We've got a problem now that we have things like the polyfill where people maybe don't play with it for performance reasons.

So we're getting stuck on the feedback side.

What do you think the solution is there? Or is it, just as you say, making feedback super easy? You know, if I were trying to solve this for myself, I would say the easiest way to get the API into production would be to have something like a web app engine that fully supported it and have people developing apps for the web app marketplace that use it.

I know that there are-- I think there's a web app marketplace with Chrome, is it? (jake) Yup, yup.


I believe so.

So that would be how I'd get people using it.

And then I'd wait for the other vendors to catch up.

And then we would have people who'd already been developing skills, already been developing tools, and they would just immediately release a very well-baked product onto the market.

So that's what I personally would angle around.

I mean-- nudge wink-- if you know anybody who's in a position to execute a plan like that.

So when you're working with animation, do you consider 60 frames a second to be the end goal? Or, are there sometimes like for stylistic reasons you want to go for something else? 60 frames per second is overrated.

So when you go to see a film, it's actually running at 24 frames per second.

The reason you don't notice it is because of a thing called motion blur.

And the human eye doesn't actually perceive 60 individual frames per second.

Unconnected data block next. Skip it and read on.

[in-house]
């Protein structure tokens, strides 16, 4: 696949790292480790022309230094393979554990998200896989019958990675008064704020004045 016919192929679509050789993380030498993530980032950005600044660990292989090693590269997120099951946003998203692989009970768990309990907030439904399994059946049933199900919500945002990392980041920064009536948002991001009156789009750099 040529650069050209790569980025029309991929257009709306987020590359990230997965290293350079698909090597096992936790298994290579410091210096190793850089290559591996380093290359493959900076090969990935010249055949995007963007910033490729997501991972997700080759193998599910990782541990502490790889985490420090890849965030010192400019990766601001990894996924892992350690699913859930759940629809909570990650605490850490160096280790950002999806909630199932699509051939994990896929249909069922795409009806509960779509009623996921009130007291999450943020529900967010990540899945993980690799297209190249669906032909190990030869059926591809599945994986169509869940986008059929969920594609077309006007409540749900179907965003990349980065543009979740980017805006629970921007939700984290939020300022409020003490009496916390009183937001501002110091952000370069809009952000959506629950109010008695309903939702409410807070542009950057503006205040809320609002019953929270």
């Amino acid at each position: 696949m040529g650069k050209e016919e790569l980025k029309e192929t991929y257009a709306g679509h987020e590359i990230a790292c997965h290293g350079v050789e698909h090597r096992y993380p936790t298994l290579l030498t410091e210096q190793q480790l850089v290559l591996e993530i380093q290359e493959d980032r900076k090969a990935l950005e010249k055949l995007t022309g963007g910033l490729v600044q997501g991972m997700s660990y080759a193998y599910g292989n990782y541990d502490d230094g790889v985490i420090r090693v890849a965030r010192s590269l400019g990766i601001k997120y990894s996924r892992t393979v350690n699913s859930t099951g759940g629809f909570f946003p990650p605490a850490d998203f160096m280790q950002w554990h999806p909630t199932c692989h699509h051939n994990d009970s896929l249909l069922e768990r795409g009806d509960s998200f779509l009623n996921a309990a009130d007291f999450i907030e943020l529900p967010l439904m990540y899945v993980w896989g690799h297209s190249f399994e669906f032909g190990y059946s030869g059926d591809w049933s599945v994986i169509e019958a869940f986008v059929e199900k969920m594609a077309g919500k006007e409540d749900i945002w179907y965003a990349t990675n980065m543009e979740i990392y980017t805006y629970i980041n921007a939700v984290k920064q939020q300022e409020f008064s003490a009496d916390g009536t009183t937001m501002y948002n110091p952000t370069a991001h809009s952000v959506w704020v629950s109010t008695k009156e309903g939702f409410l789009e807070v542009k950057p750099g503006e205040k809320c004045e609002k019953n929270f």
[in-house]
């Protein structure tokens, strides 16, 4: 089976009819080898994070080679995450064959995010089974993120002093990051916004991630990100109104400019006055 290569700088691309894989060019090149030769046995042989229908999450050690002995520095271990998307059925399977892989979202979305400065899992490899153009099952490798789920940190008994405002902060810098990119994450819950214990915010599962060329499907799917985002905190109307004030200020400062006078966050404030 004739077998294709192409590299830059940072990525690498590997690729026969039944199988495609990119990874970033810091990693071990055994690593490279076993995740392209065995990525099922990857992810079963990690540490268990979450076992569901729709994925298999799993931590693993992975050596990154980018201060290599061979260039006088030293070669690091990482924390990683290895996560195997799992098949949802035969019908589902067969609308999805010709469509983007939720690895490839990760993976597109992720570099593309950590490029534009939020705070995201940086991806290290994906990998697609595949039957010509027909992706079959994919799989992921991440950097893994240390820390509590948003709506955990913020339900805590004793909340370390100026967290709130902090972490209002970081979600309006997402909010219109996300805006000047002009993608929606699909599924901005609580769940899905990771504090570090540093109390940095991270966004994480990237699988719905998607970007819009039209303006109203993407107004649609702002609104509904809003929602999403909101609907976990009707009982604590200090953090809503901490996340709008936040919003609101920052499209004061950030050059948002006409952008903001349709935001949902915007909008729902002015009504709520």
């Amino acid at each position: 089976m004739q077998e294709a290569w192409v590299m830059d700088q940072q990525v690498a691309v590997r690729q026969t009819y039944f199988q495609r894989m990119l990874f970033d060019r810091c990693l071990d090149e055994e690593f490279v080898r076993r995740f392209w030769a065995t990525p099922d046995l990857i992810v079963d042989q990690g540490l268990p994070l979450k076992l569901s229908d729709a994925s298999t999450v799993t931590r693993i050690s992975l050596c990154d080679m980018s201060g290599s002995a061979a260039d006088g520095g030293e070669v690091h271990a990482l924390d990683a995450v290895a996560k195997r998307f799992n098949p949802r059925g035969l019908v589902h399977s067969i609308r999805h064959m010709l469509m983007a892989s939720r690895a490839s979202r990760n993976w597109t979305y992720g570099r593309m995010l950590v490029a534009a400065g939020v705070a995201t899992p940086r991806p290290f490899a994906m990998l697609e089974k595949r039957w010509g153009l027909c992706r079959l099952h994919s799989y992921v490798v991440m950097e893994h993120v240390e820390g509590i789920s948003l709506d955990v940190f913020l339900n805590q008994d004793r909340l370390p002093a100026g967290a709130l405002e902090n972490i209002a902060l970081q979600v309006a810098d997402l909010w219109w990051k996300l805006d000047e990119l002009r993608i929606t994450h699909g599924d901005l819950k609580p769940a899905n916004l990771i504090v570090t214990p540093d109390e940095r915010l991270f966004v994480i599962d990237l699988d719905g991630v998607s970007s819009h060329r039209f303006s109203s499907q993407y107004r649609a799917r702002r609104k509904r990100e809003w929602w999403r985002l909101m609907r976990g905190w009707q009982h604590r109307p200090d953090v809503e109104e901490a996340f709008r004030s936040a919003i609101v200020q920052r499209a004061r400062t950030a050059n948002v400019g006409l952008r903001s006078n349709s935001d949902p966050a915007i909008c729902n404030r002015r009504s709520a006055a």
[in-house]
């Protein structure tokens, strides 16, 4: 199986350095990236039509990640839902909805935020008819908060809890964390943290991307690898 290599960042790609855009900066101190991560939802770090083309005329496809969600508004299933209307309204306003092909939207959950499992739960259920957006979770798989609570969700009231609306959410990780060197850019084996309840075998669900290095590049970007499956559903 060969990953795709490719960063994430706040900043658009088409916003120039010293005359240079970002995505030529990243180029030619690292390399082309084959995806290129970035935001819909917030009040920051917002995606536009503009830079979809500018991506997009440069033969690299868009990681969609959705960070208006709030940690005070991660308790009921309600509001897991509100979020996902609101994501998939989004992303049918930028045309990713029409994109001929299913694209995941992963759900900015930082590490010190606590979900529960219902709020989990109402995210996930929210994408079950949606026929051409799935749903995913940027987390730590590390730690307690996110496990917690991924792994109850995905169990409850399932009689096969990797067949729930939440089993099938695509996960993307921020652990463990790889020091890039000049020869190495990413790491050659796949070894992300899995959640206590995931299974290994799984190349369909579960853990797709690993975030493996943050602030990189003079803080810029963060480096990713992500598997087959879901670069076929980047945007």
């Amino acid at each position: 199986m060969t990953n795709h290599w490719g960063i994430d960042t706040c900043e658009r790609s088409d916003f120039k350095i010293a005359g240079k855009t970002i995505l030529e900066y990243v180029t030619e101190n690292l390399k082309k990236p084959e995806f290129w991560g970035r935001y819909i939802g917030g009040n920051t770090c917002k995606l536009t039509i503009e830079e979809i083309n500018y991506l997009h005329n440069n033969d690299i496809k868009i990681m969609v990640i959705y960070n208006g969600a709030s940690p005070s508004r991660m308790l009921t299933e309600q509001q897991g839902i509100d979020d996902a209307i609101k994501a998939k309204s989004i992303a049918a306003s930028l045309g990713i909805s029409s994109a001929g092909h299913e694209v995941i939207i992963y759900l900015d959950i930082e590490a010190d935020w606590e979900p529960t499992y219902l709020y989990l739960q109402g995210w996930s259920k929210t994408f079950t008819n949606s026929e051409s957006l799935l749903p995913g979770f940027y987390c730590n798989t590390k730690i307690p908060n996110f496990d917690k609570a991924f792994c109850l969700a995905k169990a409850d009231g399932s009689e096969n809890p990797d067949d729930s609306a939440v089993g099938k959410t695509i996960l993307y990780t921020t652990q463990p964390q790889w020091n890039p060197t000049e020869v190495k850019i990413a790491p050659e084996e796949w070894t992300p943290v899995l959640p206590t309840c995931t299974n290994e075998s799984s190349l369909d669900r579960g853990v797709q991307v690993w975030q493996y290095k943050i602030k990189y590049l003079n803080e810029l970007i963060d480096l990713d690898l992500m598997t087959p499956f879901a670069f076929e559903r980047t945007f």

It just mushes them all together to create a blur, like when you take a photo of your friend and they're waving at you and you just see the smear where their hand is.

That's a motion blur.

And they use it in computer animation, as well.

You don't need 60 frames per second.

That's just how many frames per second it takes for the human eye to make its own motion blur based on what's on the screen.

I remember there was this really cool Firefox OS game from Mozilla that they've been working on, and it had motion.

It was 30 to 35 frames per second.

And all the sprites had motion blurs drawn on them already.

So you got away with a much lower frames per second.

And they used requestAnimationFrame AnimationFrame to make sure that it capped.

I wish there were an easier way to cap frame rates so that people can do more with motion blurs out-of-the-box.

It's right now kind of unapproachable for designers to do any animation because you have to know so much about JavaScript to just handle its mechanics.

And it's very, very technical right now.